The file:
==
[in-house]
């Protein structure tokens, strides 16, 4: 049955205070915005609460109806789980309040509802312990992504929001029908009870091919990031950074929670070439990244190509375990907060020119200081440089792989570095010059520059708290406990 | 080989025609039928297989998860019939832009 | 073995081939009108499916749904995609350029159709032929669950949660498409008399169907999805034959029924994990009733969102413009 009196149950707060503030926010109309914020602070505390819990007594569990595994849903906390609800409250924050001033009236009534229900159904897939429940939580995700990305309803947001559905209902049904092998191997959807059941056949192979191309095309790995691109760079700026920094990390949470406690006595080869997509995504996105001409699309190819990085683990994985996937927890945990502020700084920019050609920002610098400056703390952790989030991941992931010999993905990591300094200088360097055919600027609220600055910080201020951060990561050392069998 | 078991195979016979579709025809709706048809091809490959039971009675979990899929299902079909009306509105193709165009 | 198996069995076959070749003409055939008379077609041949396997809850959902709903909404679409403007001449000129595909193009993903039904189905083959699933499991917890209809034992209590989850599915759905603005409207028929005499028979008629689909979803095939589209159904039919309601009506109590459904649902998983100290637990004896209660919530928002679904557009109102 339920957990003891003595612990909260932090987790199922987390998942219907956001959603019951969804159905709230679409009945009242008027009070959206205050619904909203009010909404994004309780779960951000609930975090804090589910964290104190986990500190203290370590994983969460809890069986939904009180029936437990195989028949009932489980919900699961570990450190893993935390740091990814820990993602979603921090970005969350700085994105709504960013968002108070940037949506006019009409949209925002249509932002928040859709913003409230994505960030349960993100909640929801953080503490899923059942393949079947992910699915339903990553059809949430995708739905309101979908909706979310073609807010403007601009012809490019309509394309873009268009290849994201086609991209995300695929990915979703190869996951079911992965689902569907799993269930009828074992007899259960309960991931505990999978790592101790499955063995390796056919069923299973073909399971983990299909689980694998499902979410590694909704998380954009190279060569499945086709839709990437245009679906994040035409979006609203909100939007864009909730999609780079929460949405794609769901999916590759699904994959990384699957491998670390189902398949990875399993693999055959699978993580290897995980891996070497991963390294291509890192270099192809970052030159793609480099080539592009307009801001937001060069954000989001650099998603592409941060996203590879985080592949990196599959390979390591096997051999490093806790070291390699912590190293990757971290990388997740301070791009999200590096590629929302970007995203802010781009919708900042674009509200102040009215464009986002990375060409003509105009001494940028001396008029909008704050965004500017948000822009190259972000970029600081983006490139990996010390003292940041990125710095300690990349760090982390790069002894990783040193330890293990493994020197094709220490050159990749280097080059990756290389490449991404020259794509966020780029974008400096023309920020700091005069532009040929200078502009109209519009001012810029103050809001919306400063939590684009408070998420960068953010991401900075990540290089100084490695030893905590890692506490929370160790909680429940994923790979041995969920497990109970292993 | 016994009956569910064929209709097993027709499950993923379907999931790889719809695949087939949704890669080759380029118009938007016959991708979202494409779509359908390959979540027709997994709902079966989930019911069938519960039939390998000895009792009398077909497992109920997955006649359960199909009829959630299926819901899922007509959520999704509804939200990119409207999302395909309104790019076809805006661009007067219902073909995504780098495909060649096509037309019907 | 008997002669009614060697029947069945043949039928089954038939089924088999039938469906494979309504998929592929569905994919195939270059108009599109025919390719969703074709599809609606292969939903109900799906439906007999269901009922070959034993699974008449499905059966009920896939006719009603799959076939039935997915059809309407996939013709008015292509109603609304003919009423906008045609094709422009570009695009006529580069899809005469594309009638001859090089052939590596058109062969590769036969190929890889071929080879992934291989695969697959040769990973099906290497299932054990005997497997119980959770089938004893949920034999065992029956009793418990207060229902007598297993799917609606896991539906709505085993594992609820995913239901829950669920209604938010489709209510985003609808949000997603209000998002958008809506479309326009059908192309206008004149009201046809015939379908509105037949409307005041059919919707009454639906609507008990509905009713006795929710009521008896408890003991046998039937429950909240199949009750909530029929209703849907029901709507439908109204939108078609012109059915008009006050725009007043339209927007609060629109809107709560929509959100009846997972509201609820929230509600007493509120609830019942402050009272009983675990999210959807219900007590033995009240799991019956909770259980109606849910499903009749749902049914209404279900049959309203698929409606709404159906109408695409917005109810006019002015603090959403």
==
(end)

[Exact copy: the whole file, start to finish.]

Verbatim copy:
[in-house]
């Protein structure tokens, strides 16, 4: 049955205070915005609460109806789980309040509802312990992504929001029908009870091919990031950074929670070439990244190509375990907060020119200081440089792989570095010059520059708290406990 | 080989025609039928297989998860019939832009 | 073995081939009108499916749904995609350029159709032929669950949660498409008399169907999805034959029924994990009733969102413009 009196149950707060503030926010109309914020602070505390819990007594569990595994849903906390609800409250924050001033009236009534229900159904897939429940939580995700990305309803947001559905209902049904092998191997959807059941056949192979191309095309790995691109760079700026920094990390949470406690006595080869997509995504996105001409699309190819990085683990994985996937927890945990502020700084920019050609920002610098400056703390952790989030991941992931010999993905990591300094200088360097055919600027609220600055910080201020951060990561050392069998 | 078991195979016979579709025809709706048809091809490959039971009675979990899929299902079909009306509105193709165009 | 198996069995076959070749003409055939008379077609041949396997809850959902709903909404679409403007001449000129595909193009993903039904189905083959699933499991917890209809034992209590989850599915759905603005409207028929005499028979008629689909979803095939589209159904039919309601009506109590459904649902998983100290637990004896209660919530928002679904557009109102 339920957990003891003595612990909260932090987790199922987390998942219907956001959603019951969804159905709230679409009945009242008027009070959206205050619904909203009010909404994004309780779960951000609930975090804090589910964290104190986990500190203290370590994983969460809890069986939904009180029936437990195989028949009932489980919900699961570990450190893993935390740091990814820990993602979603921090970005969350700085994105709504960013968002108070940037949506006019009409949209925002249509932002928040859709913003409230994505960030349960993100909640929801953080503490899923059942393949079947992910699915339903990553059809949430995708739905309101979908909706979310073609807010403007601009012809490019309509394309873009268009290849994201086609991209995300695929990915979703190869996951079911992965689902569907799993269930009828074992007899259960309960991931505990999978790592101790499955063995390796056919069923299973073909399971983990299909689980694998499902979410590694909704998380954009190279060569499945086709839709990437245009679906994040035409979006609203909100939007864009909730999609780079929460949405794609769901999916590759699904994959990384699957491998670390189902398949990875399993693999055959699978993580290897995980891996070497991963390294291509890192270099192809970052030159793609480099080539592009307009801001937001060069954000989001650099998603592409941060996203590879985080592949990196599959390979390591096997051999490093806790070291390699912590190293990757971290990388997740301070791009999200590096590629929302970007995203802010781009919708900042674009509200102040009215464009986002990375060409003509105009001494940028001396008029909008704050965004500017948000822009190259972000970029600081983006490139990996010390003292940041990125710095300690990349760090982390790069002894990783040193330890293990493994020197094709220490050159990749280097080059990756290389490449991404020259794509966020780029974008400096023309920020700091005069532009040929200078502009109209519009001012810029103050809001919306400063939590684009408070998420960068953010991401900075990540290089100084490695030893905590890692506490929370160790909680429940994923790979041995969920497990109970292993 | 016994009956569910064929209709097993027709499950993923379907999931790889719809695949087939949704890669080759380029118009938007016959991708979202494409779509359908390959979540027709997994709902079966989930019911069938519960039939390998000895009792009398077909497992109920997955006649359960199909009829959630299926819901899922007509959520999704509804939200990119409207999302395909309104790019076809805006661009007067219902073909995504780098495909060649096509037309019907 | 008997002669009614060697029947069945043949039928089954038939089924088999039938469906494979309504998929592929569905994919195939270059108009599109025919390719969703074709599809609606292969939903109900799906439906007999269901009922070959034993699974008449499905059966009920896939006719009603799959076939039935997915059809309407996939013709008015292509109603609304003919009423906008045609094709422009570009695009006529580069899809005469594309009638001859090089052939590596058109062969590769036969190929890889071929080879992934291989695969697959040769990973099906290497299932054990005997497997119980959770089938004893949920034999065992029956009793418990207060229902007598297993799917609606896991539906709505085993594992609820995913239901829950669920209604938010489709209510985003609808949000997603209000998002958008809506479309326009059908192309206008004149009201046809015939379908509105037949409307005041059919919707009454639906609507008990509905009713006795929710009521008896408890003991046998039937429950909240199949009750909530029929209703849907029901709507439908109204939108078609012109059915008009006050725009007043339209927007609060629109809107709560929509959100009846997972509201609820929230509600007493509120609830019942402050009272009983675990999210959807219900007590033995009240799991019956909770259980109606849910499903009749749902049914209404279900049959309203698929409606709404159906109408695409917005109810006019002015603090959403």